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Fluidized bed reactor
A fluidized bed reactor (FBR) is a type of reactor device that can be used to carry out a variety of multiphase chemical reactions. In this type of reactor, a fluid (gas or liquid) is passed through a granular solid material (usually a catalyst possibly shaped as tiny spheres) at high enough velocities to suspend the solid and cause it to behave as though it were a fluid. This process, known as fluidization, imparts many important advantages to the FBR. As a result, the fluidized bed reactor is now used in many industrial applications.
Additional recommended knowledge
The solid substrate (the catalytic material upon which chemical species react) material in the fluidized bed reactor is typically supported by a porous plate, known as a distributor. The fluid is then forced through the distributor up through the solid material. At lower fluid velocities, the solids remain in place as the fluid passes through the voids in the material. This is known as a packed bed reactor. As the fluid velocity is increased, the reactor will reach a stage where the force of the fluid on the solids is enough to balance the weight of the solid material. This stage is known as incipient fluidization and occurs at this minimum fluidization velocity. Once this minimum velocity is surpassed, the contents of the reactor bed begin to expand and swirl around much like an agitated tank or boiling pot of water. The reactor is now a fluidized bed.Depending on the operating conditions and properties of solid phase various flow regimes can be observed in this reactor.
History and current uses
Fluidized bed reactors are a relatively new tool in the industrial engineering field. The first fluidized bed gas generator was developed by Fritz Winkler in Germany in the 1920s. One of the first United States fluidized bed reactors used in the petroleum industry was the Catalytic Cracking Unit, created in Baton Rouge, LA in 1942 by the Standard Oil Company of New Jersey (now ExxonMobil). This FBR and the many to follow were developed for the oil and petrochemical industries. Here catalysts were used to reduce petroleum to simpler compounds through a process known as cracking. The invention of this technology made it possible to significantly increase the production of various fuels in the United States.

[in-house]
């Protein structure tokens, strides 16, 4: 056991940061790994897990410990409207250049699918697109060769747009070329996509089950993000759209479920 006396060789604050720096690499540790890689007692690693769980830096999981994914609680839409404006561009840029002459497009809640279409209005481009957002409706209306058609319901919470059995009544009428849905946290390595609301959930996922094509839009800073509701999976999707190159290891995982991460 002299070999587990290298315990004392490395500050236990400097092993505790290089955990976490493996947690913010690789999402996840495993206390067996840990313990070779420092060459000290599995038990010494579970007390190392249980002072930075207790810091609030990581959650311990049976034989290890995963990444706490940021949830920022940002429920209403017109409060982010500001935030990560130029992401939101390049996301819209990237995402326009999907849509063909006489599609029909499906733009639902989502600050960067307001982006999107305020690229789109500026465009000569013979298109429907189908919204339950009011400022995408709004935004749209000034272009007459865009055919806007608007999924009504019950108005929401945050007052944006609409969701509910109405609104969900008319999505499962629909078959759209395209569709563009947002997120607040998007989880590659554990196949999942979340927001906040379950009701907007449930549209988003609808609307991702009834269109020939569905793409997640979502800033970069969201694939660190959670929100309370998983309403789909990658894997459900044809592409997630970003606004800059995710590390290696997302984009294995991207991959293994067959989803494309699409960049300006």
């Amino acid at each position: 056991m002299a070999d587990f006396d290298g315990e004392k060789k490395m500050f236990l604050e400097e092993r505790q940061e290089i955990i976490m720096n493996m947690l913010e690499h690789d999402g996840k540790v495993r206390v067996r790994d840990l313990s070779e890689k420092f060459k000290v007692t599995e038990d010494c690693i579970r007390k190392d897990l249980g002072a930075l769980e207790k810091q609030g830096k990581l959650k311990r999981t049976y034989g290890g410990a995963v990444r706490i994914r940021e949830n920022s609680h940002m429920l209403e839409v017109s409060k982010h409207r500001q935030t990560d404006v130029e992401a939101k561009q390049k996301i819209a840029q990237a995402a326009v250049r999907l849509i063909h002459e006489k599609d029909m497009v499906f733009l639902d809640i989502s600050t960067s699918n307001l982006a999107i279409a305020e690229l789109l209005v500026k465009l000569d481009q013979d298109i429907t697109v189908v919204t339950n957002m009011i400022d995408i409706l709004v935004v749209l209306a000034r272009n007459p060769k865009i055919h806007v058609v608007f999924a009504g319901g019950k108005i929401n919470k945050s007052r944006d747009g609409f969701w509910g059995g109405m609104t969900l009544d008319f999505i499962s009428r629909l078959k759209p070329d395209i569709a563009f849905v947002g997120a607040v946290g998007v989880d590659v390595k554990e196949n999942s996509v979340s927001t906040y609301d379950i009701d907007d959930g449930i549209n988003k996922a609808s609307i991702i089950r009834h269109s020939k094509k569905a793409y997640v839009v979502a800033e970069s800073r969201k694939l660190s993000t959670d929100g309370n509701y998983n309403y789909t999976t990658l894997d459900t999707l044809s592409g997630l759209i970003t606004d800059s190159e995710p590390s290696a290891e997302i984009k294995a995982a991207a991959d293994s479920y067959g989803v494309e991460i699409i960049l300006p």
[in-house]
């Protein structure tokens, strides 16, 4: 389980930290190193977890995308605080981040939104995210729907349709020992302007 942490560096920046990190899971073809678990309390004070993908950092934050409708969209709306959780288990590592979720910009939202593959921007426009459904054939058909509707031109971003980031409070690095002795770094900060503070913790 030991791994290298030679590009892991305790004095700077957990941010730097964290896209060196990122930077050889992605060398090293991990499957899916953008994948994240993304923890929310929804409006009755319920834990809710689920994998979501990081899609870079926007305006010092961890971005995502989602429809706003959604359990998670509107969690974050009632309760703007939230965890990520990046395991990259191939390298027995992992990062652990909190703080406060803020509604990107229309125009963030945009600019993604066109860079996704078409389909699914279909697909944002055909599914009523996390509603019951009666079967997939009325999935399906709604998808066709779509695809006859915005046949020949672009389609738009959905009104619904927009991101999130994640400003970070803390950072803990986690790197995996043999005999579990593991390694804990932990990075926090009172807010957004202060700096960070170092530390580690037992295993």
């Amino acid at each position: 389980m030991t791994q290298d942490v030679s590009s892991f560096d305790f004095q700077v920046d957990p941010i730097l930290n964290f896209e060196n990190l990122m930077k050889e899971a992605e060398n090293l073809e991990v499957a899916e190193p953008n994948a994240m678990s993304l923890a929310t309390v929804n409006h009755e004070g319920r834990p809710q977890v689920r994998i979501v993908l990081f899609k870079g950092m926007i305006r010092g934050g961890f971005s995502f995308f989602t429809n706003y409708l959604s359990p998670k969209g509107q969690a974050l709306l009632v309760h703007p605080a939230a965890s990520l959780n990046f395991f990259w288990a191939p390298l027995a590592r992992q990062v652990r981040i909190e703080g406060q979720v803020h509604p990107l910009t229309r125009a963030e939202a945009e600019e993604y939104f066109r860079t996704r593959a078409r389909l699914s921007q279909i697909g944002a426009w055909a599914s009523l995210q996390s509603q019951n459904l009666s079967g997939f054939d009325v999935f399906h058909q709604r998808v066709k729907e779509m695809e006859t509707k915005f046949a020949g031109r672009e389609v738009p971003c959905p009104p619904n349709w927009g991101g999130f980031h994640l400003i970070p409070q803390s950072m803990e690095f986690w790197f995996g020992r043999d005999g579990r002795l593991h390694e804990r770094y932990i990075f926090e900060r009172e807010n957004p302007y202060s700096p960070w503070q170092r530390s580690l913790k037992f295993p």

Today fluidized bed reactors are still used to produce gasoline and other fuels, along with many other chemicals. Many industrially produced polymers are made using FBR technology, such as rubber, vinyl chloride, polyethylene, and styrenes. Various utilities also use FBR’s for coal gasification, nuclear power plants, and water and waste treatment settings. Used in these applications, fluidized bed reactors allow for a cleaner, more efficient process than previous standard reactor technologies.
The increase in fluidized bed reactor use in today’s industrial world is largely due to the inherent advantages of the technology.
As in any design, the fluidized bed reactor does have it draw-backs, which any reactor designer must take into consideration.
Current research and trends
Due to the advantages of fluidized bed reactors, a large amount of research is devoted to this technology. Most current research aims to quantify and explain the behavior of the phase interactions in the bed. Specific research topics include particle size distributions, various transfer coefficients, phase interactions, velocity and pressure effects, and computer modeling. The aim of this research is to produce more accurate models of the inner movements and phenomena of the bed. This will enable scientists and engineers to design better, more efficient reactors that may effectively deal with the current disadvantages of the technology and expand the range of FBR use.
|This article is licensed under the GNU Free Documentation License. It uses material from the Wikipedia article "Fluidized_bed_reactor". A list of authors is available in Wikipedia.|